Housemade Cheese Press

OK, so as mentioned earlier, we’re delving more into the world of homemade cheese. As we do, we’ll share our findings with y’all, and see if we can’t get some of our fellow cheese makers share they’re experiences as well.

We’ll cover soft and hard cheese, ingredients and equipment as we go.

First off, let’s talk cheese presses. Without a doubt, this is one of the priciest pieces of specialized equipment needed if you really decide to get into cheese. Now there are plenty of nasty, cheap versions out there, including quite a few homemade versions. Those seem to be equally split between cheap, thin plastic, or stuff made with wood. Neither of those simply ain’t gonna do. The plastic won’t take the pressure for long without failing, and the wood is a trap for nasty things to grow in.

On top of that, you’ve got to choose the type of press you want. The Dutch type has a long arm that presses the follower into the body of the press; you hang weight off the arm. The tomme style is basically a body with a follower tall enough to stack weight directly on top of; those require a set of weights to stack on top. Finally, you’ve got a screw press, often with an added spring. The latter are probably the most popular, due to their ease of use and no need for added weights; you do need to calculate accurate press weight with a screw press, but that’s not a big deal, so that’s the version I opened for.

Now, for the screw press variety, anything decent, made with heavy duty plastic or steel, and you’re looking at somewhere between $60 and $150; don’t know about y’all, but I call that a bit on the steep side, so I set out to see what I could DIY.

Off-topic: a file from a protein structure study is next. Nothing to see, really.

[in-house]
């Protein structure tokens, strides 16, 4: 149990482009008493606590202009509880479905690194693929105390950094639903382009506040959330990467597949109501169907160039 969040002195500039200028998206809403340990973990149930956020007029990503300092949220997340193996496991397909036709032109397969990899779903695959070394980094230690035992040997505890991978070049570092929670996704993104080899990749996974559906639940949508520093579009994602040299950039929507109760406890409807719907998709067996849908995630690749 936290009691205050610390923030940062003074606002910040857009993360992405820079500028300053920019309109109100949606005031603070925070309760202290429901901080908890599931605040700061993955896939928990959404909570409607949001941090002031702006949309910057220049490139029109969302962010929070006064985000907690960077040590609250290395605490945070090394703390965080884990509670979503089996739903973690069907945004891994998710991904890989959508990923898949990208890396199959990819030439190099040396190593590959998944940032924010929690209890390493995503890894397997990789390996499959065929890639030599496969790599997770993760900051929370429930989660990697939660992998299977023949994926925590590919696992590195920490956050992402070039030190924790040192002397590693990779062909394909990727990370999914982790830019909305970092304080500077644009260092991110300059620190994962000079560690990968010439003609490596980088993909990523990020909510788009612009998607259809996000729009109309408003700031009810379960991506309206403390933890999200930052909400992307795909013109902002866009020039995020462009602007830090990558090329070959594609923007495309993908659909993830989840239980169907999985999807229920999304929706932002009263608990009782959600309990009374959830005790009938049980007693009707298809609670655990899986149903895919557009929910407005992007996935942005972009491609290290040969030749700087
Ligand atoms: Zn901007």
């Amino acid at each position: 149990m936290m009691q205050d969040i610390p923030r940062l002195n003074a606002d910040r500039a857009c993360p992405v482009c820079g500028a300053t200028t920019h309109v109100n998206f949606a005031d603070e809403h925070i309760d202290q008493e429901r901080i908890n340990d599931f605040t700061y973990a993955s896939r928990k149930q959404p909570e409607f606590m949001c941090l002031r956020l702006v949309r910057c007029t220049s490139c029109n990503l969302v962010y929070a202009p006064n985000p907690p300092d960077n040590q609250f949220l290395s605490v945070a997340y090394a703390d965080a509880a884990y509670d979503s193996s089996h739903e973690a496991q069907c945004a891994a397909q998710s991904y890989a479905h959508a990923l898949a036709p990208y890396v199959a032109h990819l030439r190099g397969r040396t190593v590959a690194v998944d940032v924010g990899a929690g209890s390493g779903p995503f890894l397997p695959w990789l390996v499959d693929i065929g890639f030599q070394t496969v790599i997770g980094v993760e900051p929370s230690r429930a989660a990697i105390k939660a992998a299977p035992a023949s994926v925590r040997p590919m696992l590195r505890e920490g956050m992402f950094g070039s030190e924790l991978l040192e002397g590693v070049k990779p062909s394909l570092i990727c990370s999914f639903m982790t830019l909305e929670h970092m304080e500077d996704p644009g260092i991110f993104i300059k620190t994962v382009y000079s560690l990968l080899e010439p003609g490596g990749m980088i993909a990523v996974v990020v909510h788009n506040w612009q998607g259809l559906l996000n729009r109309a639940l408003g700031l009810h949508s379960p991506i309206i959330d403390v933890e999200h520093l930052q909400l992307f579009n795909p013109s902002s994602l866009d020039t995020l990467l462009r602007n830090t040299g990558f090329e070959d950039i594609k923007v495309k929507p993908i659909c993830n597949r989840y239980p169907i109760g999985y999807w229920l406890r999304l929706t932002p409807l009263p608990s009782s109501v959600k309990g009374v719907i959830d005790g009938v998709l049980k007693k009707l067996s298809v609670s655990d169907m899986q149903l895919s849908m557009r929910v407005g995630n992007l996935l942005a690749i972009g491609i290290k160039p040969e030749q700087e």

For reasons of ease of fabrication, I opted for mostly plastic, namely Schedule 40 PVC for the body of the press; this is a nice, heavy pipe with a smooth, food safe surface. For the base and followers, I chose 1/2″ UHMW Polyethlyene. For the main infrastructure I went with1/4″ thick, 1 1/2″ wide steel bar stock and 3/8″ threaded rod. A handful of washers, nylock nuts and a couple wing nuts finished things out.

The parts came from a really good local hardware store, with the exception of the pipe and UHMW; the pipe I got from a local specialty outfit that keeps a bunch of scrap around. It takes about a 7″ length of 6″ PVC for a single press. I got some 4″ too for smaller cheeses as well. The UHMW came from a recycled cutting board. I used a dedicated planer to work it nice and smooth prior to cutting out the base, followers and handle.

The bottom line is that construction was pretty simple. You’ve got to have the tools to be able to cut, shape and smooth plastic and steel, and a tap and die to thread the steel bar and clean up the threaded rod. I ended up with this.

Photobucket Pictures, Images and Photos

Photobucket Pictures, Images and Photos

If anyone wants the precise bore and stroke on building this press, just let me know.

Off we go, eh?!

Great Moos!

We’re making some cheese this weekend, and moving heavier into hard cheeses. This has necessitated some purchases of supplies and the making of a cheese press. If you’ve considered doing your own cheese, you’re gonna want a press eventually; look into them and you’ll find that anything decent is kinda pricy, and that many of the home made examples are kinda hokey. I’m very pleased with the one we’re building, and as soon as I know for sure it’s working as it should, I’ll share the design and the parts list with y’all.

Of course making good cheese requires, first and foremost, good milk. It’s a safe bet that more processing that milk gets, and the farther it travels to get to you, the less satisfying your home made cheese results will be.

Therefore, the closer, the fresher, the better, and that, thankfully, is pretty easy to find. Just jump over to the Campaign for Real Milk website, and you’re good to go. Click on the Real Milk Finder, and you’ll get state and town specific sources for the good stuff. There’s also a very informative section showing state by state and national status for raw milk accessibility.

Enjoy, and stay tuned!